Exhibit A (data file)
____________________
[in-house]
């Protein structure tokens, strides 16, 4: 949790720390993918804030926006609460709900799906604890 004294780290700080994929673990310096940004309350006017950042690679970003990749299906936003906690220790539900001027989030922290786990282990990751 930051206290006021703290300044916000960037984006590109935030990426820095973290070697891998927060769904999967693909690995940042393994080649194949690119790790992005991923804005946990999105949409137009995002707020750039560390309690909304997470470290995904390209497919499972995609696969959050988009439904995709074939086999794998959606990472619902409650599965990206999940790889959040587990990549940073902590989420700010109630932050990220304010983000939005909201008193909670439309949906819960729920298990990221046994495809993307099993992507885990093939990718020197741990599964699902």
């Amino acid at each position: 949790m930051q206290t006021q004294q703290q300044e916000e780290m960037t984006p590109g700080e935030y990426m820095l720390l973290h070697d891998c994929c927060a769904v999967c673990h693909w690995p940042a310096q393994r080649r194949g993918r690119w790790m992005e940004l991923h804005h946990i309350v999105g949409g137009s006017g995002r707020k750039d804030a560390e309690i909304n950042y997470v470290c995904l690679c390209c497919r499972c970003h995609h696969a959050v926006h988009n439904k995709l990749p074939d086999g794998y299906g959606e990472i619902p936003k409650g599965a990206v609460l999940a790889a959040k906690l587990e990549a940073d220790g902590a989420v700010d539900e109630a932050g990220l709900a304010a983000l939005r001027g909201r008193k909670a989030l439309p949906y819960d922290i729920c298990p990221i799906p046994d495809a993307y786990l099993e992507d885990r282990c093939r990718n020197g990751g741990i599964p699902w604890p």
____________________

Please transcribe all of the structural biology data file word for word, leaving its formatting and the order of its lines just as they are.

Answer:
[in-house]
């Protein structure tokens, strides 16, 4: 949790720390993918804030926006609460709900799906604890 004294780290700080994929673990310096940004309350006017950042690679970003990749299906936003906690220790539900001027989030922290786990282990990751 930051206290006021703290300044916000960037984006590109935030990426820095973290070697891998927060769904999967693909690995940042393994080649194949690119790790992005991923804005946990999105949409137009995002707020750039560390309690909304997470470290995904390209497919499972995609696969959050988009439904995709074939086999794998959606990472619902409650599965990206999940790889959040587990990549940073902590989420700010109630932050990220304010983000939005909201008193909670439309949906819960729920298990990221046994495809993307099993992507885990093939990718020197741990599964699902």
């Amino acid at each position: 949790m930051q206290t006021q004294q703290q300044e916000e780290m960037t984006p590109g700080e935030y990426m820095l720390l973290h070697d891998c994929c927060a769904v999967c673990h693909w690995p940042a310096q393994r080649r194949g993918r690119w790790m992005e940004l991923h804005h946990i309350v999105g949409g137009s006017g995002r707020k750039d804030a560390e309690i909304n950042y997470v470290c995904l690679c390209c497919r499972c970003h995609h696969a959050v926006h988009n439904k995709l990749p074939d086999g794998y299906g959606e990472i619902p936003k409650g599965a990206v609460l999940a790889a959040k906690l587990e990549a940073d220790g902590a989420v700010d539900e109630a932050g990220l709900a304010a983000l939005r001027g909201r008193k909670a989030l439309p949906y819960d922290i729920c298990p990221i799906p046994d495809a993307y786990l099993e992507d885990r282990c093939r990718n020197g990751g741990i599964p699902w604890p």